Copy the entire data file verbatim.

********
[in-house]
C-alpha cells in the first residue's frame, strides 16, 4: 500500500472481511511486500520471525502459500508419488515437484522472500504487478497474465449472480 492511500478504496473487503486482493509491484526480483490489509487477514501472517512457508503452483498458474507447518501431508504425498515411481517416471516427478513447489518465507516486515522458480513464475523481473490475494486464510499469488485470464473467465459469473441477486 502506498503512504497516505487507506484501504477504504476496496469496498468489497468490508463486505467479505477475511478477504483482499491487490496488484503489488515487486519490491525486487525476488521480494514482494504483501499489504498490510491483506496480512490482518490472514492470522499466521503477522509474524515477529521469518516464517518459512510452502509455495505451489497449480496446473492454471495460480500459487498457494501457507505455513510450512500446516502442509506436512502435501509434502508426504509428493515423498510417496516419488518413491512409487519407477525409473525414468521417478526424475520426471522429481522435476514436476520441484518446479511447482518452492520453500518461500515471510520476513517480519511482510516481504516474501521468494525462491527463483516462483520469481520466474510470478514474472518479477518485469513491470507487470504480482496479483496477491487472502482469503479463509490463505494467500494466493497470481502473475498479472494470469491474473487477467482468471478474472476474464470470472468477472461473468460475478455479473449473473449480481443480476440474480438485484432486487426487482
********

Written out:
[in-house]
C-alpha cells in the first residue's frame, strides 16, 4: 500500500472481511511486500520471525502459500508419488515437484522472500504487478497474465449472480 492511500478504496473487503486482493509491484526480483490489509487477514501472517512457508503452483498458474507447518501431508504425498515411481517416471516427478513447489518465507516486515522458480513464475523481473490475494486464510499469488485470464473467465459469473441477486 502506498503512504497516505487507506484501504477504504476496496469496498468489497468490508463486505467479505477475511478477504483482499491487490496488484503489488515487486519490491525486487525476488521480494514482494504483501499489504498490510491483506496480512490482518490472514492470522499466521503477522509474524515477529521469518516464517518459512510452502509455495505451489497449480496446473492454471495460480500459487498457494501457507505455513510450512500446516502442509506436512502435501509434502508426504509428493515423498510417496516419488518413491512409487519407477525409473525414468521417478526424475520426471522429481522435476514436476520441484518446479511447482518452492520453500518461500515471510520476513517480519511482510516481504516474501521468494525462491527463483516462483520469481520466474510470478514474472518479477518485469513491470507487470504480482496479483496477491487472502482469503479463509490463505494467500494466493497470481502473475498479472494470469491474473487477467482468471478474472476474464470470472468477472461473468460475478455479473449473473449480481443480476440474480438485484432486487426487482